Our final day in Montgomery brought us back to the present day, as we met with Representative Chris England and Clerk Evonne Jackson at the Alabama House of Representatives to talk about current issues, the impact and legacy of the Civil Rights movement, and the Alabama School Board’s ban on ‘divisive’ topics in K-12 schools. The ban ultimately silences the history and black narratives of slavery, lynching, racism, as well as protects the descendants of the Confederacy, white slave owners, and perpetrators of racial terror.
Throughout our trip, participants offered kavanot, words of intention, reflection, teaching, or prayer to give voice to our experiences. At our last stop of the trip, we solemnly walked in the rain witnessing the over 800 corten steel grave markers of lynching victims reminiscent of hanging coffins at the National Memorial for Peace and Justice. As Rachel Gildiner, CEO of Federation partner Gather, Inc., offered closing remarks, we recalled both the first and last images we saw of water: on our first day arriving at the Equal Justice Initiative Legacy Museum, the vision of a raging and resistant sea which carried the slave ships from Africa and the last images of the wall flowing steadily with water for the thousands of unknown victims of racial terror.
I am beyond grateful for the opportunity to have been on this journey, both as a participant and as a member of Federation, who organized and led this experience. Thank you to our educators, Yoni Kadden and Kevin Levin; to Noa Havivi for her stellar project management of every aspect of the trip; to Elisa Deener-Agus and Gil Preuss for their partnership and support of our rabbinic and Jewish communal leaders; to all of the speakers, our tour guides; our bus driver Rusty Taylor; to everyone who prepared our meals; to all of the staff, and; to the volunteers of the sites we visited and to the participants on this trip.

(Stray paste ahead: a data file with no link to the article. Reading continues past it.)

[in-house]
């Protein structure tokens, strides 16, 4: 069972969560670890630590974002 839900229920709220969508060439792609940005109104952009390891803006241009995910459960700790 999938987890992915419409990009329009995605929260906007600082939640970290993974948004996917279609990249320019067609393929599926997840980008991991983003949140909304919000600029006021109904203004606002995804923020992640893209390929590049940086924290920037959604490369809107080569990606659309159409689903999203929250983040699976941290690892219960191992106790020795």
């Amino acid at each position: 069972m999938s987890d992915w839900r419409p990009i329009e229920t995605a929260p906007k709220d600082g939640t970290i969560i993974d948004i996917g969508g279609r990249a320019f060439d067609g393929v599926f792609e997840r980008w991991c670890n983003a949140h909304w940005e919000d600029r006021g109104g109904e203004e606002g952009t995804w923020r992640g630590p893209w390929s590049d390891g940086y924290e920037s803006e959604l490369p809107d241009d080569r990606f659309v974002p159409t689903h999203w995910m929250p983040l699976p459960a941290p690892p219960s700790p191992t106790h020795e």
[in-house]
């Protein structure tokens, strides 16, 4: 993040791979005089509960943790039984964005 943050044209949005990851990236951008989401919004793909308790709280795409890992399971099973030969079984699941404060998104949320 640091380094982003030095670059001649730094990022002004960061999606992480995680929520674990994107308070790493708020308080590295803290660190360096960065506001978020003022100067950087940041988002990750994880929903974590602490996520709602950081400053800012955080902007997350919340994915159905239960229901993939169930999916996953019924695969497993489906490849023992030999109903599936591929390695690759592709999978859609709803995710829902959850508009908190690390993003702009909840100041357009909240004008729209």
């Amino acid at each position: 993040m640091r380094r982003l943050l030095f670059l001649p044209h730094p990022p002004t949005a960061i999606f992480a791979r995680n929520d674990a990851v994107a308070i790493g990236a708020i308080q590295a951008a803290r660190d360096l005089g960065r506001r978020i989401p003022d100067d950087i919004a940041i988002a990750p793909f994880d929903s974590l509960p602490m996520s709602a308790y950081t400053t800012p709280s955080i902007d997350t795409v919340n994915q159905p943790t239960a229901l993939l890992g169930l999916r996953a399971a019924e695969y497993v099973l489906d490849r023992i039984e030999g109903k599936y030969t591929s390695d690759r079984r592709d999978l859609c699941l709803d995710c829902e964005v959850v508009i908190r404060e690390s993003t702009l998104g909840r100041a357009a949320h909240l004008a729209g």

To take this trip with our spiritual and communal leaders was humbling and inspiring. This trip was the first of many steps in a long journey, which continues here in our own community. We know we have more work to do together, and I look forward to seeing the impact of this experience and our continued learning and action as a community.
Note: There is so much more I am sitting with after the trip. So many more individuals we met with learned from, so many others we learned about but didn’t get to meet, and so many more people whose names we do not even know. May each of them be a blessing.